RHB noted that the medium-term outlook of Malaysian bonds remains intact, which should eventually drive foreign inflows into the space.
Meanwhile, Kenanga Research foresees risks of capital flight to be rather contained, with outflow of foreign funds estimated to possibly be anywhere between US$3 billion and US$5 billion, in part due to FTSE Russell’s emphasis that “inclusion on our Watch List is not a guarantee of future action”.
It said this should somewhat help soften the damage to investors’ sentiment, given that the statement suggests enhanced engagement with the government, central bank and regulators in adressing investors’ concerns in the interim period.
“In this regard, we expect the government will do whatever is necessary, regulatory and policy-wise, to ensure its bonds remain in the WGBI and hopefully send a positive signal to the global market in terms of quality of its debt instruments,“ Kenanga explained.
However, its expectation of a rate cut of 25 basis points in 2019 remains intact, though the window to cut may have narrowed marginally given the additional outflow at hand arising from the FTSE Russell’s announcement.
HONG KONG: Asian markets fell Thursday as investors in most countries wound down going into the long Easter break, with positive comments on the China-US trade talks and healthy Chinese growth unable to fire buying activity.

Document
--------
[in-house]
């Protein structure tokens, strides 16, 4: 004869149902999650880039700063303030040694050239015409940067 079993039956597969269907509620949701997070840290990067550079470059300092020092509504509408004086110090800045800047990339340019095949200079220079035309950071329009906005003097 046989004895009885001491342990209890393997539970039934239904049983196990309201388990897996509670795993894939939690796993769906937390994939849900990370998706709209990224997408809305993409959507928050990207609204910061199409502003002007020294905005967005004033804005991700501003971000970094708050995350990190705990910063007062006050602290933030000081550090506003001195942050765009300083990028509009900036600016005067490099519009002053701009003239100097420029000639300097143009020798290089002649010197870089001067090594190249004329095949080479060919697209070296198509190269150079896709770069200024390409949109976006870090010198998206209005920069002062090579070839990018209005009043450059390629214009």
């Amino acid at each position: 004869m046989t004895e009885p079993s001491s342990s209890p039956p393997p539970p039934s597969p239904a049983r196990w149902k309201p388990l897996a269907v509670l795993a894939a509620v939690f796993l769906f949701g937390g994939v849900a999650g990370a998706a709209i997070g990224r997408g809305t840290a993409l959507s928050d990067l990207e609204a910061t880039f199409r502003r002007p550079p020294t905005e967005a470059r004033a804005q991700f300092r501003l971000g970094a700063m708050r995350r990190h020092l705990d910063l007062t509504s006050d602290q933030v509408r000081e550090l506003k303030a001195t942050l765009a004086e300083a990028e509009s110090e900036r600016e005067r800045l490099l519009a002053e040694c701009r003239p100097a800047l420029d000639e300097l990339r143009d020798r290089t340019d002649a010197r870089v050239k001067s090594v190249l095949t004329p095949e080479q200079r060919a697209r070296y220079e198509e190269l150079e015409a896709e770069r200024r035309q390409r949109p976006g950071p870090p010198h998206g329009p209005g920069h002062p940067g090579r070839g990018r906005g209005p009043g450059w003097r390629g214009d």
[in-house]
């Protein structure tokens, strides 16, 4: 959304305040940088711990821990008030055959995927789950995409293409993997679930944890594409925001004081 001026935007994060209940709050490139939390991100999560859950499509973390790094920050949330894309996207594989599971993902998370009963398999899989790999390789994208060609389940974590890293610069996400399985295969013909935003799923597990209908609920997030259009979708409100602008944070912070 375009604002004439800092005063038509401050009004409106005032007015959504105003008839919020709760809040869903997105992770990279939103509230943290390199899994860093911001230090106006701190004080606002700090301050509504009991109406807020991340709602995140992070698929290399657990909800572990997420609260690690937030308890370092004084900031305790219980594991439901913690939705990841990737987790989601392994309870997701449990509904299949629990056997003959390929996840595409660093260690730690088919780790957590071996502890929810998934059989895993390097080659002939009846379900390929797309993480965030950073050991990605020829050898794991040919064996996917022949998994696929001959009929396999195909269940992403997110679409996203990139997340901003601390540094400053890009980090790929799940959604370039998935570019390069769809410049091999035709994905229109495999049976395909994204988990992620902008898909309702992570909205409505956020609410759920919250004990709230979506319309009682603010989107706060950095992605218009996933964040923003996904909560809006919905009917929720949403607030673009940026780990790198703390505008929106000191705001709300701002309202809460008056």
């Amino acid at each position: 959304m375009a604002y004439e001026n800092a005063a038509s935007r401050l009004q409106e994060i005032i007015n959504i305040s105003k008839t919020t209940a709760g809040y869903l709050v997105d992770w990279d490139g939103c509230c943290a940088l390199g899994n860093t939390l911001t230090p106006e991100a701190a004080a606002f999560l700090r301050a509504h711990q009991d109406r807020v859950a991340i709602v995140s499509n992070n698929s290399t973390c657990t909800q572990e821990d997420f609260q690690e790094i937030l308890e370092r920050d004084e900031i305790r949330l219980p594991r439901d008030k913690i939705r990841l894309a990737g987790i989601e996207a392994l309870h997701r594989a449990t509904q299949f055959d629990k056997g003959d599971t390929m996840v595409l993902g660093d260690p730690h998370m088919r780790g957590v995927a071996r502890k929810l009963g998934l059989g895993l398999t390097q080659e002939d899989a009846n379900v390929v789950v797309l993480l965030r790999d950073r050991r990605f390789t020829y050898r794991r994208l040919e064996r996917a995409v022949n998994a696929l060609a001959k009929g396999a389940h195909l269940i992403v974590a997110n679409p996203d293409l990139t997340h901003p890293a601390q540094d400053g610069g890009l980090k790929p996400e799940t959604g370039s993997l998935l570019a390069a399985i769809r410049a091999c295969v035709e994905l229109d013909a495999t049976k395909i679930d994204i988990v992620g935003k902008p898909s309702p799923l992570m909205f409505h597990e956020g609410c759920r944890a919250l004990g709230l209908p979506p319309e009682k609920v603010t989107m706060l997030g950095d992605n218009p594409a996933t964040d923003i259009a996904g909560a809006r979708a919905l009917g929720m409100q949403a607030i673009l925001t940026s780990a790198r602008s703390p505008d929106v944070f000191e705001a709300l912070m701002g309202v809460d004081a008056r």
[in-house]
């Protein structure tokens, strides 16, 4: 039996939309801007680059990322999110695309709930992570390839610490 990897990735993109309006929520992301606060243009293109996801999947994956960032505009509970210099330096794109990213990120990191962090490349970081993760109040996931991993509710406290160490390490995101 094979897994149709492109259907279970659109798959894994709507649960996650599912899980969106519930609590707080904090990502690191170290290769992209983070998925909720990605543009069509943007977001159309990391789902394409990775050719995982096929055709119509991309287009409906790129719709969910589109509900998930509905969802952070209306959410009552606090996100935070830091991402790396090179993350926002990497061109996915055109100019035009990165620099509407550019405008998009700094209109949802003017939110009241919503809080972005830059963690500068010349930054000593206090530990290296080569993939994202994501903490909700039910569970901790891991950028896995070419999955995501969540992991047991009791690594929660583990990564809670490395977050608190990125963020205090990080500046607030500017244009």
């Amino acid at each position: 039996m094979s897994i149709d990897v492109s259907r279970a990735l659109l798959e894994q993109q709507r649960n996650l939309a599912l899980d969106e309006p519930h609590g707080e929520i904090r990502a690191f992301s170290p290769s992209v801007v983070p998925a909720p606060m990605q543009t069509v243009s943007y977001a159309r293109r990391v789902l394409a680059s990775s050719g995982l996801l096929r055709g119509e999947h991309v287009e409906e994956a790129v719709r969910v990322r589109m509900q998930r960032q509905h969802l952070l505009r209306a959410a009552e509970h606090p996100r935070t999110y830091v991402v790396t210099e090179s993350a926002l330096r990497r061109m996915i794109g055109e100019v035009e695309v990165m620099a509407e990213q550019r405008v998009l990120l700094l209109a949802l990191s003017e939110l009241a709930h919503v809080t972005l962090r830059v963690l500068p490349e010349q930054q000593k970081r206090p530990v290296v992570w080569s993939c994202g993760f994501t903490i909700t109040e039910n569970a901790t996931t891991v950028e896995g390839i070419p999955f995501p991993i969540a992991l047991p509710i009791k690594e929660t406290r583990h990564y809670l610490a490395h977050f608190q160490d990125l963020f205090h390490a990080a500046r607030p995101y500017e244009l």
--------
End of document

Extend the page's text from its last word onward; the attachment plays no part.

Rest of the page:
Donald Trump’s key trade negotiator Robert Lighthizer is reportedly preparing to visit Beijing at the end of the month for another round of top-level talks aimed at ending the long-running tariffs spat.
The Wall Street Journal story was followed by the president saying he was optimistic the talks would be “successful”, and telling reporters there would be an announcement “very, very shortly”.
The upbeat developments were the latest to give hope for an end to a row that has dragged on the global economy and contributed to a market sell-off at the end of last year.
However, investors seemed unmoved, with Wall Street ending down and Asia also in the red on the final day of business before Easter.
OANDA senior market analyst Jeffrey Halley said the fact that markets “continue to bumble along in sideways ranges” indicated “a lot of good news — both present and future – is already baked into prices at these levels.